The day after the end of the CDDT, engineers returned to the balky SM oxygen tank, attempting to vent the remaining oxygen through the fill line and only reducing the quantity to 65%. They attempted another normal detanking procedure and tank 1 emptied as expected but tank 2 did not, despite repeated efforts using higher pressures. They next attempted to boil off the oxygen using heaters and fans in the tank, powering them using 65 V ground support equipment power. The tank finally emptied after eight hours and five heater cycles. What was not known to the engineers is that switches in the tank’s heater circuit were rated only to operate at the 28 V DC power supplied by the spacecraft. The switches were designed to open the circuit when the heater reaches 80o F but failed under the higher voltage and it is likely the heater tube reached up to 1,000o F. Because the temperature gauge for the heater could only record temperatures up to 85o F, engineers were unaware of this highly off-nominal situation. The high temperatures very likely damaged nearby Teflon insulation around some wiring. The engineers did not know this at the time, and decided it would not be necessary to replace the oxygen tank, a process that could have possibly jeopardized the April 11 launch date of Apollo 13, resulting in a costly one-month delay. Before launch, engineers filled the tank with the damaged wiring insulation with liquid oxygen, a dangerous situation even as the rocket sat on the pad, but more so during flight, when the astronauts regularly applied power to the fans to stir the cryogenic oxygen.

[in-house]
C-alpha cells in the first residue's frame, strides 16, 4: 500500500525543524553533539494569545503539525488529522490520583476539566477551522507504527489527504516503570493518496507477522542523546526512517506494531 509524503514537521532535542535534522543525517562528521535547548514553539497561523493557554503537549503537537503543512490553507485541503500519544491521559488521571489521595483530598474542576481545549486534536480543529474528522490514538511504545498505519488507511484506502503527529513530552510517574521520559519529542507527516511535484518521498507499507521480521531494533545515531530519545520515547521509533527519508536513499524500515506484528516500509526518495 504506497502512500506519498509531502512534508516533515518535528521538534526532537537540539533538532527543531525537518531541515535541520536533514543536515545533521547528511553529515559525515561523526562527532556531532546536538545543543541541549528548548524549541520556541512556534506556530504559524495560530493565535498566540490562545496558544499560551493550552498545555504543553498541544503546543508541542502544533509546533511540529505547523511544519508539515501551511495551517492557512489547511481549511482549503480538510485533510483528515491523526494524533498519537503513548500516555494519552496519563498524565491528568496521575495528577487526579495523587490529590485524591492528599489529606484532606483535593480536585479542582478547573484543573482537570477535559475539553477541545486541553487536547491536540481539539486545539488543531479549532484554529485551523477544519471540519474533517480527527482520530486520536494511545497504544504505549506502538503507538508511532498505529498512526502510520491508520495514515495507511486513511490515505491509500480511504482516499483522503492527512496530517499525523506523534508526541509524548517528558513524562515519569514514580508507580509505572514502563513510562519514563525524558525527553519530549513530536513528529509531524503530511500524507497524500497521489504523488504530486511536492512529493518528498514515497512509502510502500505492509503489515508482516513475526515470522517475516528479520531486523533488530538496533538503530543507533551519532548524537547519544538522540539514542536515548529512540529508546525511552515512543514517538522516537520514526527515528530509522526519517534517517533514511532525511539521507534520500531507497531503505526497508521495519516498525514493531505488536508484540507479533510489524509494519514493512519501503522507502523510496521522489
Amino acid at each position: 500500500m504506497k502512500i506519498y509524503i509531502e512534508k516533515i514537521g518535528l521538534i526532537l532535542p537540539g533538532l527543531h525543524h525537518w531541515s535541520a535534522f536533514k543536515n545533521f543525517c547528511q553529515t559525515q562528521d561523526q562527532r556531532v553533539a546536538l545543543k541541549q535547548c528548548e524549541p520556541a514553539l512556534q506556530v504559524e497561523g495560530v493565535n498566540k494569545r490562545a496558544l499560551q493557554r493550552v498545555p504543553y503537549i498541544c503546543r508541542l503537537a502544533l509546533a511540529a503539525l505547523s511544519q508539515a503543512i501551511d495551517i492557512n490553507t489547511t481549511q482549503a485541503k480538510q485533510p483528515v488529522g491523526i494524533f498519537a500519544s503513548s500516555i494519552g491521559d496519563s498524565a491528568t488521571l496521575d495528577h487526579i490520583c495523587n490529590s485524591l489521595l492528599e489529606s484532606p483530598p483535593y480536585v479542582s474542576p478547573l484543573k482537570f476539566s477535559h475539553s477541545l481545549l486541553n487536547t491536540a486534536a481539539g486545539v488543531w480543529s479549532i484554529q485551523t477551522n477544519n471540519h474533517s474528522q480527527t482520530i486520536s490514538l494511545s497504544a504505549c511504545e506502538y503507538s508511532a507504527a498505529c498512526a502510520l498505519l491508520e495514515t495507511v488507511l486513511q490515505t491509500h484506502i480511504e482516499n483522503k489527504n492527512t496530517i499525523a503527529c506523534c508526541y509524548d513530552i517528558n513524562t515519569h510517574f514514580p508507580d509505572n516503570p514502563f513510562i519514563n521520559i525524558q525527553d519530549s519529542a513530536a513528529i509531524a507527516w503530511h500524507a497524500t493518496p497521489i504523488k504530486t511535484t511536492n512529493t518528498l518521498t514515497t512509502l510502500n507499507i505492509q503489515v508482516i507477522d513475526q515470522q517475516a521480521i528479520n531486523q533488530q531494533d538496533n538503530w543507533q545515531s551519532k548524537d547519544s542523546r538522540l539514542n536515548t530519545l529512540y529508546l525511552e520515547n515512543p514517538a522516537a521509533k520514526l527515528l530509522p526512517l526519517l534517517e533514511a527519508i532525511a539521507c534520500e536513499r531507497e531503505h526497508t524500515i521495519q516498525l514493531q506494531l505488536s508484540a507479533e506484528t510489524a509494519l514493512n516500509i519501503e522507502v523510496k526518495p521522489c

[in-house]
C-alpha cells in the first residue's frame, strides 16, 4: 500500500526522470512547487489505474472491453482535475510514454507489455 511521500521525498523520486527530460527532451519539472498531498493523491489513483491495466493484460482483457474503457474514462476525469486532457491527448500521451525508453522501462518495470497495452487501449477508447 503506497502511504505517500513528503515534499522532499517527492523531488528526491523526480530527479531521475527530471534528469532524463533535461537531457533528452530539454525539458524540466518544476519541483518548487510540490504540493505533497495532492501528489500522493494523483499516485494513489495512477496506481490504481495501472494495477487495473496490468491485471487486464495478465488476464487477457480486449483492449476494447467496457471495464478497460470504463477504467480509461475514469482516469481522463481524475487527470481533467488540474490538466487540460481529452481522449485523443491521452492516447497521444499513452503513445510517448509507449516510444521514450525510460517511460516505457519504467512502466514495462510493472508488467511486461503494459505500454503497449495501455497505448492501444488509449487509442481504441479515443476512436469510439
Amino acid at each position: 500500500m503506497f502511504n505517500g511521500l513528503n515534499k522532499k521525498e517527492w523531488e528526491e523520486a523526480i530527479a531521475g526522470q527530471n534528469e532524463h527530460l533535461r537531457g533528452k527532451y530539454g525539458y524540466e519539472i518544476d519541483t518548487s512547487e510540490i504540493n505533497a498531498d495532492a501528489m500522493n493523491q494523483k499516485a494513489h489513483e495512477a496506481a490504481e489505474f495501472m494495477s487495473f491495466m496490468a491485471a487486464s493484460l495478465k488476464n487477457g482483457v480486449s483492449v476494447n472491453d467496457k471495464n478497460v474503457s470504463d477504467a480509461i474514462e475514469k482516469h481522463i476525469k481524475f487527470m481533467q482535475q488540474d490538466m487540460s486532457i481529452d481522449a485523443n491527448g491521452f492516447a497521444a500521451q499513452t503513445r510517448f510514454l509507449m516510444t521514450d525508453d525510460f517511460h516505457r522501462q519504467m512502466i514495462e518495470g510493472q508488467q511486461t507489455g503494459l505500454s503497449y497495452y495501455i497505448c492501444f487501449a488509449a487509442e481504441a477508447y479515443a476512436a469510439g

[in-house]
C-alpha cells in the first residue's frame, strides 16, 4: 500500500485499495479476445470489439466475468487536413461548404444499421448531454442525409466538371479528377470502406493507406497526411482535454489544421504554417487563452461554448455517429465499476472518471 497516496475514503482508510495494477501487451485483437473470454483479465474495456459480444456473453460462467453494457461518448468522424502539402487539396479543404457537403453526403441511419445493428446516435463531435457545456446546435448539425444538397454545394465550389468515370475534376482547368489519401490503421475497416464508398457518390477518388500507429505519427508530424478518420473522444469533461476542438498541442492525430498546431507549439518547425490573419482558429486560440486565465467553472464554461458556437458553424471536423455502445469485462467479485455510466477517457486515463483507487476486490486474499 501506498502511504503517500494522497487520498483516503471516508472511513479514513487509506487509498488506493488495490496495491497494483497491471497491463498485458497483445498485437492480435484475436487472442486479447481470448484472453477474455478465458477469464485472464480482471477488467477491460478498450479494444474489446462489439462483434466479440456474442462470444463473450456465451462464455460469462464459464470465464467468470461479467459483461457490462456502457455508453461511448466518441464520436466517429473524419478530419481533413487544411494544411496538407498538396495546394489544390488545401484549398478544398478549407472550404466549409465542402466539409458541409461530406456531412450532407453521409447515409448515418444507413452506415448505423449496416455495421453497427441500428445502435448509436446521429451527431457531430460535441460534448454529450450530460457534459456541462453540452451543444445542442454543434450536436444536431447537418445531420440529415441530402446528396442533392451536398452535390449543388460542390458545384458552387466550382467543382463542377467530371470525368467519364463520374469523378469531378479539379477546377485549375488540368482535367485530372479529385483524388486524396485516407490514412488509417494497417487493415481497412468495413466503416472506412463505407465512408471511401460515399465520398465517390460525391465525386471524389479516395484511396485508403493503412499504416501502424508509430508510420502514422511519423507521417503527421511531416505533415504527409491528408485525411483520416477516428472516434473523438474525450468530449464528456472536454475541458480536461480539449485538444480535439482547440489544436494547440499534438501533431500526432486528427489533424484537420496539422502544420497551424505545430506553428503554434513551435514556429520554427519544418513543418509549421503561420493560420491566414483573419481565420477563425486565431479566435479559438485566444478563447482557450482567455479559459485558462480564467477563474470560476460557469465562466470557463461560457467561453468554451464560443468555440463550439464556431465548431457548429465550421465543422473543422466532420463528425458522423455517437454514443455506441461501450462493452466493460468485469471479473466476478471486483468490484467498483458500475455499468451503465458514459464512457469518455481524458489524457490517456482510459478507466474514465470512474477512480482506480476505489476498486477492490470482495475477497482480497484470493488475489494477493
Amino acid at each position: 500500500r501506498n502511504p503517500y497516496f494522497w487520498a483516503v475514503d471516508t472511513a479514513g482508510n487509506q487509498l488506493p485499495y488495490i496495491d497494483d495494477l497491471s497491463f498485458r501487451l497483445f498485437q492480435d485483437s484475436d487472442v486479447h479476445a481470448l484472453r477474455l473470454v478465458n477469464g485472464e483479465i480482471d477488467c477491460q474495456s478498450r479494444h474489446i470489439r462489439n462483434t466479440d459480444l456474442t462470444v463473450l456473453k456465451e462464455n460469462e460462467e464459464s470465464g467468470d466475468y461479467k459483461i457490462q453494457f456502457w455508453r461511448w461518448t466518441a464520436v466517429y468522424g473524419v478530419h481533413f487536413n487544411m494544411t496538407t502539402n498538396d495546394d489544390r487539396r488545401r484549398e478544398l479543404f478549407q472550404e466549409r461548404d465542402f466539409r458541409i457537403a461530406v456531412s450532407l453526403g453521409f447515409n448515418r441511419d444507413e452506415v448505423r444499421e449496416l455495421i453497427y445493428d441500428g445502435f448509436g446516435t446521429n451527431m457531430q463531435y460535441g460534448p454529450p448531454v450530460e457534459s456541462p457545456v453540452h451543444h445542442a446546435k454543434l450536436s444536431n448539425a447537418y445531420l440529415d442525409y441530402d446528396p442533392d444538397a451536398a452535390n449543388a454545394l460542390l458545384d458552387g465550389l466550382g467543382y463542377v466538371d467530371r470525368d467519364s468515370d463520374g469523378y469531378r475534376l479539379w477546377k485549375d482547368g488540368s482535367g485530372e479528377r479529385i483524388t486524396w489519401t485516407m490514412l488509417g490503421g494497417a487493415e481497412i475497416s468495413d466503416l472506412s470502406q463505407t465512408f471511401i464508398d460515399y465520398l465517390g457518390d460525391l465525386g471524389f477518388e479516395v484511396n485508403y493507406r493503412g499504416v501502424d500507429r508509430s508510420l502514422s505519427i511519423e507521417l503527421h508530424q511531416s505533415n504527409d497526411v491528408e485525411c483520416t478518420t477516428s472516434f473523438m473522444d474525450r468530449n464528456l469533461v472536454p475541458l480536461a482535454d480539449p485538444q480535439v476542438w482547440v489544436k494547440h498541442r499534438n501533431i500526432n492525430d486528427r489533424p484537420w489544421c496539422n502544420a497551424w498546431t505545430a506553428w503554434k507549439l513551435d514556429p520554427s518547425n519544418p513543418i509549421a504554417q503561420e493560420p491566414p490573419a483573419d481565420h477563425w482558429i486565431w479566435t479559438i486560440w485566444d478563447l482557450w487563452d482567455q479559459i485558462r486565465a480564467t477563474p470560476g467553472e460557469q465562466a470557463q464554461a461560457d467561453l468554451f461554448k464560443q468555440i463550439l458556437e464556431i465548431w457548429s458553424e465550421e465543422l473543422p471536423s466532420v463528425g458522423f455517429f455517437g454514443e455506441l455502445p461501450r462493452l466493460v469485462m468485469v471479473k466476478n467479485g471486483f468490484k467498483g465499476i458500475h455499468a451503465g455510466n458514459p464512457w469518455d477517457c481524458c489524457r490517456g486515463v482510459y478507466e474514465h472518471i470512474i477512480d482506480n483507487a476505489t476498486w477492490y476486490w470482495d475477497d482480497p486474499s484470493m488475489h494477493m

apollo_13_o2_and_h2_tanks_preflight_nar apollo_13_diagram_of_sm_tanks
Left: Oxygen Tank 2 (upper left) and Hydrogen Tank 2 (center) in the
Apollo 13 SM during final assembly and inspection at NAR facility.
Right: Diagram of the tanks and fuel cells in the Apollo SM.

Steadily improving over the years, the food consumed by astronauts during spaceflight took a big step forward with Apollo 13. Under the guidance of Rita M. Rapp, head of the Apollo Food System Team at MSC, the menu for Lovell, Mattingly and Haise included several new items. Not counting John W. Young’s contraband corned beef sandwich smuggled aboard Gemini 3 in 1965, bread and spreads to make sandwiches were available for the first time to the Apollo 13 astronauts. With three types of bread (white, rye and cheese) and several spreads (chicken, ham, tuna salad, cheddar cheese, jelly and peanut butter), the crew could assemble a wide variety of sandwiches. Other “firsts” in foods carried on Apollo 13 included pecans to stimulate the astronauts’ appetites, dehydrated orange crystals modified to prevent caking and an instant rice product to be reconstituted by hot water supplied by the spacecraft. Increased use of spoons and bowls provided the Apollo 13 astronauts more nearly normal eating procedures than on previous missions.

apollo_13_sandwiches_rapp_and_lawrence_mar_27_1970 apollo_13_sandwich_makings_mar_27_1970
Left: In the MSC Food Lab, dietician Rita Rapp (left) and technician Glenda
Lawrence prepare sandwiches for the Apollo 13 crew. Right: Samples
of the bread and spreads available to the Apollo 13 crew.